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Islamic Traditions Influence Lent in Senegal


The population of the West African nation of Senegal is mostly Muslim, but people of different faiths intermingle freely, and their religious traditions have become intertwined as well. As Naomi Schwarz reports from Dakar, religious celebrations, like the Christian observance of Lent, have been influenced by Muslim traditions.

In a noisy cement-walled classroom next to Dakar's main cathedral, a local choir is rehearsing a song for an upcoming concert.

Although the choir is Catholic, the song is in Arabic.

It focuses on the continuing dialogue between Muslims and Christians in Senegal, says Jean-Paul Sombou, a member of the choir.

More than 90 percent of the country is Muslim, while only about five percent are Christian, mostly Roman Catholic.

But communities are often religiously mixed. Muslims invite Christians to share their holiday celebrations and vice versa.

Ndeye Binta Lô, a Muslim, is an instructor at a tailoring school in Dakar.

She says she grew up with Christians, and they are her sisters.

Sometimes these religious interconnections actually influence the way that holidays are celebrated across religions.

Marie-Simone Mbengue is a student at Lo's school. She is a devout Catholic, and she is fasting for the 40 days of Lent, which does not include Sundays.

"Yesterday [Monday] was hard, because I ate on Sunday," she noted. "I had breakfast and lunch, and then yesterday I did not eat. I was tired."

Lent is the period that precedes Easter. It commemorates the forty days Christians say Jesus spent in the desert prior to the crucifixion.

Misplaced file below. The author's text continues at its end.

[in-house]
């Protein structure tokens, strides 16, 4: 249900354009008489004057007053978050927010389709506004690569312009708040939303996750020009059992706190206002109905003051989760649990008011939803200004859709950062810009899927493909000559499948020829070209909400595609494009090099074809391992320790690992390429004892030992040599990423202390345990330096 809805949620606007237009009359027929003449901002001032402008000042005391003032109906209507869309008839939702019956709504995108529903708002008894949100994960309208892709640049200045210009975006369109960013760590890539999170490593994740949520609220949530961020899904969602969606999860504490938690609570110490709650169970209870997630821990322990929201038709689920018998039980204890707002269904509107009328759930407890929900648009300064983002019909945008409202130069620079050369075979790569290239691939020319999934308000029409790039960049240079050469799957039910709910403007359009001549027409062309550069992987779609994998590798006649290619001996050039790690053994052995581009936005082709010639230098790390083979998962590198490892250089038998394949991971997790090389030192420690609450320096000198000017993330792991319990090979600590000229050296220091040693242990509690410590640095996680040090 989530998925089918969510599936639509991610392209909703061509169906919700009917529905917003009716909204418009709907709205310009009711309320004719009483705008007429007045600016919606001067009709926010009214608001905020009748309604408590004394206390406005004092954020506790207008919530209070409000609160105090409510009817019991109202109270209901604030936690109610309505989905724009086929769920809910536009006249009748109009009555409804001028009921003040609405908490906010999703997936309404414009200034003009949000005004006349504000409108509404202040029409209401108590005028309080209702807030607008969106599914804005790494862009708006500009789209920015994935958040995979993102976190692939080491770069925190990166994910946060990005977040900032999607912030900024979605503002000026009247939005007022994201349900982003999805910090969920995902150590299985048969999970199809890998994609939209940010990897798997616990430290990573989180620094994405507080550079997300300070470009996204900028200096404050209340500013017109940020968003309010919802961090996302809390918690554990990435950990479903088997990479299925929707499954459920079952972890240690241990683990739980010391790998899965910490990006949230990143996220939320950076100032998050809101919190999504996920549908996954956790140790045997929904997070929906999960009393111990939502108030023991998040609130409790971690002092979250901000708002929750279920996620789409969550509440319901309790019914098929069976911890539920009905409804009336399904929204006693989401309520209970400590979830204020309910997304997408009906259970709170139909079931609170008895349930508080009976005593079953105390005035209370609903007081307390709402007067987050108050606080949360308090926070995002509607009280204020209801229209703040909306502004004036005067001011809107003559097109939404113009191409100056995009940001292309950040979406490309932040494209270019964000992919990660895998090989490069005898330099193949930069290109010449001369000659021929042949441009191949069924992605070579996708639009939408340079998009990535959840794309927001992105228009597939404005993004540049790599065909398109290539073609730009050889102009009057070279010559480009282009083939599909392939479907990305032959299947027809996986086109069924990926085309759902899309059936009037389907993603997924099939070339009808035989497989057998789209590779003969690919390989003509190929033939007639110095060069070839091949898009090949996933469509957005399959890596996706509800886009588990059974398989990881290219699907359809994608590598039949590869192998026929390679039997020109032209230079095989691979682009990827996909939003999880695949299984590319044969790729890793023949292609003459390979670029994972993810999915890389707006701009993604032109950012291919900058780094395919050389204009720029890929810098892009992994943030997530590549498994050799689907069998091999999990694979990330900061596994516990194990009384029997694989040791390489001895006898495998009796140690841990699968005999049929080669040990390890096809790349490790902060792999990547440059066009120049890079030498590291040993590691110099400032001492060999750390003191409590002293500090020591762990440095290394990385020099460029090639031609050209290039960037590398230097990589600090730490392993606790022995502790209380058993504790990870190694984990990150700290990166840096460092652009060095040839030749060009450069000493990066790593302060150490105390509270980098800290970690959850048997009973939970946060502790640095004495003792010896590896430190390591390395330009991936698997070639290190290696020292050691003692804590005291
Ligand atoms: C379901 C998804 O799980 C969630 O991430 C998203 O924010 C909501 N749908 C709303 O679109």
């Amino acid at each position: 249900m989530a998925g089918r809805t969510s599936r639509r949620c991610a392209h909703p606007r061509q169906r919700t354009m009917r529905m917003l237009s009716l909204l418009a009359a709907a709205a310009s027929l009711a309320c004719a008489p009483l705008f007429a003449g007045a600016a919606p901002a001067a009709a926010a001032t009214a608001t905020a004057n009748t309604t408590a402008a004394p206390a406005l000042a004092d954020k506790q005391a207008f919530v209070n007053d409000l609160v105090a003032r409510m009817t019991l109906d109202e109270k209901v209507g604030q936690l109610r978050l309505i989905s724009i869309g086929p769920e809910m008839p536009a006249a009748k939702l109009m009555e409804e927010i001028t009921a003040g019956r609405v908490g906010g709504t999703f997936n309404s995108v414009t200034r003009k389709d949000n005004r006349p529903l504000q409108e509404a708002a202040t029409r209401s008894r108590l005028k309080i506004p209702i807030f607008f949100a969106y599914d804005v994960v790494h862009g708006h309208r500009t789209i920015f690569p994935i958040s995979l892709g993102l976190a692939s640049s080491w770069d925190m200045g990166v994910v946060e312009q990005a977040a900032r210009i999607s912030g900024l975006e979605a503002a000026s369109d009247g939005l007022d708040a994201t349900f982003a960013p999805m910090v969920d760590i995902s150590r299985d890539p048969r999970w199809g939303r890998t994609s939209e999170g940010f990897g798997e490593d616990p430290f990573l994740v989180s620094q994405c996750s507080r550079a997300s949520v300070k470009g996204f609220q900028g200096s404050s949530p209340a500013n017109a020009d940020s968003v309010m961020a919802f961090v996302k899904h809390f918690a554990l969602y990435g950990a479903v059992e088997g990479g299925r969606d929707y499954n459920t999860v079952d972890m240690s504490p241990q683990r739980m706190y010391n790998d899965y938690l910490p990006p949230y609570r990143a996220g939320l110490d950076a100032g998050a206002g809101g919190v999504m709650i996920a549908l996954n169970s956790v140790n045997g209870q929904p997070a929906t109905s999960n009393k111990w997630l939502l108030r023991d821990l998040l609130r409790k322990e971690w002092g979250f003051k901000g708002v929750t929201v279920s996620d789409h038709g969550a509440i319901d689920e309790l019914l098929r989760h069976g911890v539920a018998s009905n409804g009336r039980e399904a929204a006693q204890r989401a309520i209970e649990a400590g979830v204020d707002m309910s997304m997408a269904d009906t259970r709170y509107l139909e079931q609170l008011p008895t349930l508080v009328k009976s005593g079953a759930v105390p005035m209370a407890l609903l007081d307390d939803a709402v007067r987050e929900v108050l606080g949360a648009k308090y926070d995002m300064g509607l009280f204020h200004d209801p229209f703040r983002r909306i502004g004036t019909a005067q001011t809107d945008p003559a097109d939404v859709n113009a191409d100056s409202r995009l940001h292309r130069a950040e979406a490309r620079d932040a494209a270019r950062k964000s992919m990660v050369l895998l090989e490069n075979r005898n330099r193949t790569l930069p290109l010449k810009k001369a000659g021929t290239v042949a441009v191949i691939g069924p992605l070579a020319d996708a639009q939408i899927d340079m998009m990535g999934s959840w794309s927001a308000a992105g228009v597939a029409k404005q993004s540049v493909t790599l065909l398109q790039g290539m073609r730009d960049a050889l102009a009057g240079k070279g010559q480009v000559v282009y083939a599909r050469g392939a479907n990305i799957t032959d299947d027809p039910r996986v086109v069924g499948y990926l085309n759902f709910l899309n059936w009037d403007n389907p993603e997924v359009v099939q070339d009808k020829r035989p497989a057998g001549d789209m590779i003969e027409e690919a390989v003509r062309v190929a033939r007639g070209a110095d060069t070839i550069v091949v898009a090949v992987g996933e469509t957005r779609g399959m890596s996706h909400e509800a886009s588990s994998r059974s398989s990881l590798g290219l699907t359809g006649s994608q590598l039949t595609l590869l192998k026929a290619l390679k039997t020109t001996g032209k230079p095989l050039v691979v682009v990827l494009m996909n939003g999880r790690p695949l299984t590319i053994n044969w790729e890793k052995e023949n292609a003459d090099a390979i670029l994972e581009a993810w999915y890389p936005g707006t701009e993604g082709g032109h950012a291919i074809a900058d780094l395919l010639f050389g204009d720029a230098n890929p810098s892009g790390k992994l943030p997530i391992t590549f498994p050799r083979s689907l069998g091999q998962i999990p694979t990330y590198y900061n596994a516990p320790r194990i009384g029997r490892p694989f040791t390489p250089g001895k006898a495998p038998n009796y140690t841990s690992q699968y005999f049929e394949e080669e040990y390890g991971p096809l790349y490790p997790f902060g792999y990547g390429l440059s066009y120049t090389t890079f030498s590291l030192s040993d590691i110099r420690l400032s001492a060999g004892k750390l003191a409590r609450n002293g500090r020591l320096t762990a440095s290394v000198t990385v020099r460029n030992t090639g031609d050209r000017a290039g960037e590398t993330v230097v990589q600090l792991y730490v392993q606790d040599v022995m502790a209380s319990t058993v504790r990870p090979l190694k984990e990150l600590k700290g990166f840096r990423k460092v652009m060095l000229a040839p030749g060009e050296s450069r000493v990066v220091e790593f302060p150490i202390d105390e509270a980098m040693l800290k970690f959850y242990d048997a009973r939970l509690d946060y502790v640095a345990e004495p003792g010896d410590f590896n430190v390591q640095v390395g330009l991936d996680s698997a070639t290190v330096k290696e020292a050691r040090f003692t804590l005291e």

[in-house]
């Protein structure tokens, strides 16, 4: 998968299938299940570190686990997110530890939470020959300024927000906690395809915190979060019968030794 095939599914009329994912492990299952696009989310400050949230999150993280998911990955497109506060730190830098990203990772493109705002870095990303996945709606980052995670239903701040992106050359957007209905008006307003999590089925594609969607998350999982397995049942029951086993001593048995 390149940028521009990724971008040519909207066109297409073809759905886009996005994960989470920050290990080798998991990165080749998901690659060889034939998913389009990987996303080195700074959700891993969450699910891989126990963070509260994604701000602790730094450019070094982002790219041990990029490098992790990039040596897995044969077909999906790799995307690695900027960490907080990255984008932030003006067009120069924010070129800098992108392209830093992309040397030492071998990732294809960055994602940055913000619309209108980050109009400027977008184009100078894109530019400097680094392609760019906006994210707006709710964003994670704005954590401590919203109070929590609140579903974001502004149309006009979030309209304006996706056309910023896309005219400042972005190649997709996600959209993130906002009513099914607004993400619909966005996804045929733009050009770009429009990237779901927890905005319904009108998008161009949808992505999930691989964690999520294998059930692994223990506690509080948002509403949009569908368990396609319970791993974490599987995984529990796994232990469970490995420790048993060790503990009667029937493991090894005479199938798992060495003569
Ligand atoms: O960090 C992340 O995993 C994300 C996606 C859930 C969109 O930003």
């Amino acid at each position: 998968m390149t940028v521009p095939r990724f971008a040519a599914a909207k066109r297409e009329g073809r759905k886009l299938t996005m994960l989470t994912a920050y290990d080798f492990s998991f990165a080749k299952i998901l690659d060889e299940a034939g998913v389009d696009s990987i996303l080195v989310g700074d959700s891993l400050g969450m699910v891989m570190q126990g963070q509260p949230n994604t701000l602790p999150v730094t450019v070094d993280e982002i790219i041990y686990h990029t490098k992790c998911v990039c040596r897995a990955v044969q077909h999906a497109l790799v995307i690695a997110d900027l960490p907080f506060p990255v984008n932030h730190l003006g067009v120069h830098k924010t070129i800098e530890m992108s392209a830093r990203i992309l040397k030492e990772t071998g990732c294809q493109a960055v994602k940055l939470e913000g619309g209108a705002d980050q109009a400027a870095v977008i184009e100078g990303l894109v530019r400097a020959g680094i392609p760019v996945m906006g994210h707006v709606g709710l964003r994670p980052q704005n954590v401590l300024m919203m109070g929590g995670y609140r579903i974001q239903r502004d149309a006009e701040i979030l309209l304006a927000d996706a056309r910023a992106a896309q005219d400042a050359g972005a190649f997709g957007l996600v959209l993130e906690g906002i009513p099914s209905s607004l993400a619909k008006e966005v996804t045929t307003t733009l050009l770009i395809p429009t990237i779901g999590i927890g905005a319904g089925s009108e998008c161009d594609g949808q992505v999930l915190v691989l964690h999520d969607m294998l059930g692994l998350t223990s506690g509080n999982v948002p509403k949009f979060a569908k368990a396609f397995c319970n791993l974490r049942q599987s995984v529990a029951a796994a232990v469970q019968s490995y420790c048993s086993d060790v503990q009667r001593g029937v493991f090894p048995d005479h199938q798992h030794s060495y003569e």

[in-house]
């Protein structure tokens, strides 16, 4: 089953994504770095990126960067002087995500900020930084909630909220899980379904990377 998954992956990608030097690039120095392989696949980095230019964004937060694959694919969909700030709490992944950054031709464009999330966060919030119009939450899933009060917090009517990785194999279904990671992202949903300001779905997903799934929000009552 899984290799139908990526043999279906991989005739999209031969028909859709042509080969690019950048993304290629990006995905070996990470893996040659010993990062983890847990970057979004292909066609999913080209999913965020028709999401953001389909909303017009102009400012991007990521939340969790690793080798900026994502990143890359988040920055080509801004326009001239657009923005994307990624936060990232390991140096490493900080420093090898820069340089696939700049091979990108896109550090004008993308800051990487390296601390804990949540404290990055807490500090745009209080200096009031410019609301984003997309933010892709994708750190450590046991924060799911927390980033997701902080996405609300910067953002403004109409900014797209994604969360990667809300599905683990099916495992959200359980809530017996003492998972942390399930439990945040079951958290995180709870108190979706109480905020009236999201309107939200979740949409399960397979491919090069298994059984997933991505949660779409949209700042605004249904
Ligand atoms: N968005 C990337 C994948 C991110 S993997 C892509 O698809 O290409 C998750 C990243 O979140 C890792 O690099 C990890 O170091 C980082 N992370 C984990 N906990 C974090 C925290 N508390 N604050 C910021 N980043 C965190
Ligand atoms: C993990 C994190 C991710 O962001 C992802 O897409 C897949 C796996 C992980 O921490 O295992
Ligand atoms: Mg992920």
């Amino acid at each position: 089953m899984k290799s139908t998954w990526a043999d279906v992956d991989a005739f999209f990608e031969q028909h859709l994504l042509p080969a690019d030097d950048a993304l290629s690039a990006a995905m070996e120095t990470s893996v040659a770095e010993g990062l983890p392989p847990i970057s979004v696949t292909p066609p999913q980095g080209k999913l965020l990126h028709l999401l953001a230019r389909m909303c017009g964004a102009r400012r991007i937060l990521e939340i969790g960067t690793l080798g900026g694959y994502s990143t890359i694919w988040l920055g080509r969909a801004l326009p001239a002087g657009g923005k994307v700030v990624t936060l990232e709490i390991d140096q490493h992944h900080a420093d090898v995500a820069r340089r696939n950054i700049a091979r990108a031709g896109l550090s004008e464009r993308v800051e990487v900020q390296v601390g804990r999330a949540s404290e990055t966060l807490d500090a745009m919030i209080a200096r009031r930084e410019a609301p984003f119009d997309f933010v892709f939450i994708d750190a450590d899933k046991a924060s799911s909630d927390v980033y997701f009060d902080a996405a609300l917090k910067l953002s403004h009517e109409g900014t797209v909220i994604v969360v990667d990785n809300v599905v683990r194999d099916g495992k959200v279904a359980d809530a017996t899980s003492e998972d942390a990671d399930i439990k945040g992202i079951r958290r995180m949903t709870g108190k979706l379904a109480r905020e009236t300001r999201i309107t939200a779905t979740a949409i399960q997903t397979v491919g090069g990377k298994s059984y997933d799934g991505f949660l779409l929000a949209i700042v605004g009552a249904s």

Mbengue describes how Catholics observe the period.

"We sacrifice, pray, and we do good deeds to show our devotion to Jesus," she said. "We cannot suffer as much as him, but we should do the maximum."

Fasting is common for Lent, but scholars say these fasts can take different forms.

Some Christians choose to abstain from meat and animal products for all forty days or on Fridays. Others limit the total amount of food they eat in a day.

Abbé Jacques Seck, a Senegalese Christian historian, says when he was young, he remembers seeing people who would snack for two tiny meals, and eat one regular meal in the evening.

But Mbengue's fast, like those of many Senegalese Catholics, is more strict than that. She abstains from all food and liquid during the day, and eats only one meal, after sunset.

In this way, Mbengue's fast resembles the month-long fast that Muslims observe for Ramadan.

Seck says this is a recent development.

He says such a strict fast is not necessary, but some Senegalese have started the practice, because they want to show they are as serious in their faith as Muslims are in theirs.

Professor of Islamic Civilization, Abdoul Aziz Kébé, says he has seen some priests explicitly give the Muslim example to their congregations.

"One of my friends, who is a Christian, Abbe Leon Diouf, told to the young Christians, telling them it is important for them to try to be as serious as young Muslims during the fasting time, during the Ramadan."

Religion scholars say this is one important way that traditions get transmitted across cultures. But they say sometimes traditions also pass subconsciously, and people are not even aware they have been influenced.

Mbengue says she does not see her fast as similar to a Muslim fast.

"We are not the same," she noted. "The type of things they do, we do not do the same as them."

Islam came to West Africa in the 11th century and spread widely in the 1700s. Christianity spread later, starting in the mid-1800s. That means Catholic converts were already familiar with the Ramadan style of fasting.

Scholars say this style of fasting may not seem in any way Muslim to people immersed in West African culture. It can simply be seen as the way to engage in a sustained period of religious self-denial.

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